Introduction: DIY 5 Volt USB Car Charger (buck Converter)
I know, there are many USB car charger sold in stores around, and they are also cheap...but why don't make one by myself, wich can be compared to them?
Also, at minimum expense...
That is, as for me, 0.60 € for the white electric box, and 2,00 € for the cigarette lighter plug. For those who do not have it, the cost for the IC is about 2 €.
Step 1: The DC-DC Converter
The core of the project is the L4962 IC.
It is a 1.5A monolithic power switching regulator, operating in step down configuration.
It can be in the form of the POWERDIP, that is L4962/A, or the HEPTWATT VERTICAL, the L4962/EA. I used the latter, since a small heatsink can be mounted on it, if necessary.
Also, I thought to use this one because I had a couple (obtained from an old PSU circuit) and I wanted to exploit its potential...like to charge a phone, for exemple, when you are outdoor with the car.
The IC probabily is not well known, maybe it's a little obsolete but it's not so rare around. And taking a look to its datasheet one can see that it is quite efficient, almost such as those more recent.
Also has a much better efficiency compared to the commons voltage regulators, like L7805-7809 etc, namely from 70% for the minimum input voltage (that is 9 V) up to 80% for higher voltages, in comparison to about 50% of the voltage regulators.
Finally, it can operate in a wide range of voltages (from 9 to 40 V) and with a quite high switching frequency, up to 150 KHz, allowing you to build small and compact circuits.
Step 2: The Circuit for 5.1 V Output
Here is the diagram for the circuit.
The regulation loop consists of a sawtooth oscillator, error amplifier, comparator and the output stage.
An error signal is produced by comparing the output voltage with a precise 5.1 V on-chip reference (Zener). This error signal is then compared with the sawtooth signal to generate a fixed frequency pulsed width modulation, which drive the output stage.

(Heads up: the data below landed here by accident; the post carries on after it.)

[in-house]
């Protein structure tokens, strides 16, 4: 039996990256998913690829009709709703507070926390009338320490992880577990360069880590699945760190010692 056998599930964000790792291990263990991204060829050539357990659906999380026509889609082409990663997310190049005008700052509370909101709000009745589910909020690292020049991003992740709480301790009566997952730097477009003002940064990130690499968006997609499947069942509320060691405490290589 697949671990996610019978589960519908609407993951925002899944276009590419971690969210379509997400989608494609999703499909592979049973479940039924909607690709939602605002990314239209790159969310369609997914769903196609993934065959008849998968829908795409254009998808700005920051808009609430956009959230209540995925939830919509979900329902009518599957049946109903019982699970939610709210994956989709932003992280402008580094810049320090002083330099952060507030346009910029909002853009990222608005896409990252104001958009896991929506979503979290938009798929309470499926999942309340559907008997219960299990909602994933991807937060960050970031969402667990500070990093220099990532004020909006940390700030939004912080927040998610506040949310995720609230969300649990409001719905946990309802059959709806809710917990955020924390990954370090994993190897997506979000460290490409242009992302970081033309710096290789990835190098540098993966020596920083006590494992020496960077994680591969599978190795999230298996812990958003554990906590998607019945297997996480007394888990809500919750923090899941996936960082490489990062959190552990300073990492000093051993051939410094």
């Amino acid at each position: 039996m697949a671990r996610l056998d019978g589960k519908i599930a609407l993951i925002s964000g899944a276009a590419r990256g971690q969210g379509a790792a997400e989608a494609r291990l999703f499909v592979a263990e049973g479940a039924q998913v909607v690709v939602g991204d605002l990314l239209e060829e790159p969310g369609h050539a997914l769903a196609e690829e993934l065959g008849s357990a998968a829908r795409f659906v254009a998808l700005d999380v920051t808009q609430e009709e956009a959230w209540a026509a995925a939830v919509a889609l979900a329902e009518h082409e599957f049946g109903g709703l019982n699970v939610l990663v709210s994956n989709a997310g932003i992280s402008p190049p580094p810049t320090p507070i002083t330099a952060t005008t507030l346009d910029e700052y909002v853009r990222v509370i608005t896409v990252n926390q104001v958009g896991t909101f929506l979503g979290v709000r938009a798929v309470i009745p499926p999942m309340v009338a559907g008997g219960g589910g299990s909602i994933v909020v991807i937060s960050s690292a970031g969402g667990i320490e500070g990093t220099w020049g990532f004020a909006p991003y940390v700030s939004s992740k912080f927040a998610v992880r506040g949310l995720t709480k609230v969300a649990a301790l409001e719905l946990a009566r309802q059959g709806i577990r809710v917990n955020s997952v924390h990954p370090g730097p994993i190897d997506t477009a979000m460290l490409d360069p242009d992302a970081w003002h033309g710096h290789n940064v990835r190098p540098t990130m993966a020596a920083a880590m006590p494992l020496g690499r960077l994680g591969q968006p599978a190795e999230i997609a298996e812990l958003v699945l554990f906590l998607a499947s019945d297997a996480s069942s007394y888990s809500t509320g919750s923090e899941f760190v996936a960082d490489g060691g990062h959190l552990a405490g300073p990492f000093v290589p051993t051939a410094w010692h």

The gain and frequency of the loop is set by an RC network to pin 5. When the loop is closed directly by connecting the supply output to the feedback input of the IC pin 2, an output voltage of 5.1 V is then produced.
Higher voltages can be obtained by inserting a voltage divider in the feedback network.
The IC provides also an output overload protection in the form of a current limiter, and a thermal protection which disables operations when the junction temperature is about 150°C.
In the PHOTO 2 there is the final circuit assembled on pcb. I will show how to do in the next steps...
Step 3: Materials and Components
The materials I used are:
- L4962/AE (Heptawatt) - (U1)
- 1/4-watt resistor 220 Ohm (for the led); 1/4-watt resistor 15 KOhm; 1/4-watt resistor 4.7 KOhm - (R1, R2, R3)
1 capacitor 33 nF and 1 of 2.2 nF (ceramic) - (C5, C6)
- 2 electrolitic capacitors 220 uF (35 V) - (C2, C3)
- 1 eletrolitic capacitor 100 uF (50 V) - (C1)
1 eletrolitic capacitor 22 uF (50-100 V) - (C4)
- 1 Schottky diode, like 1n5822,SR360 ecc - (D1)
1 rectifier diode, like 1n4007 - (D3)
- USB female connector
Toroidal ferrite core (0.5-1 inch diam.), for example a FT-50 - (L1)
Magnet copper wire ~26 AWG
Cigarette Lighter Plug with cable
- 1 red led (small) - (D2)
- Some electrical wires, different colors for +/-
- Soldering iron, tin solder
- A piece of previously etched PCB board, where components are mounted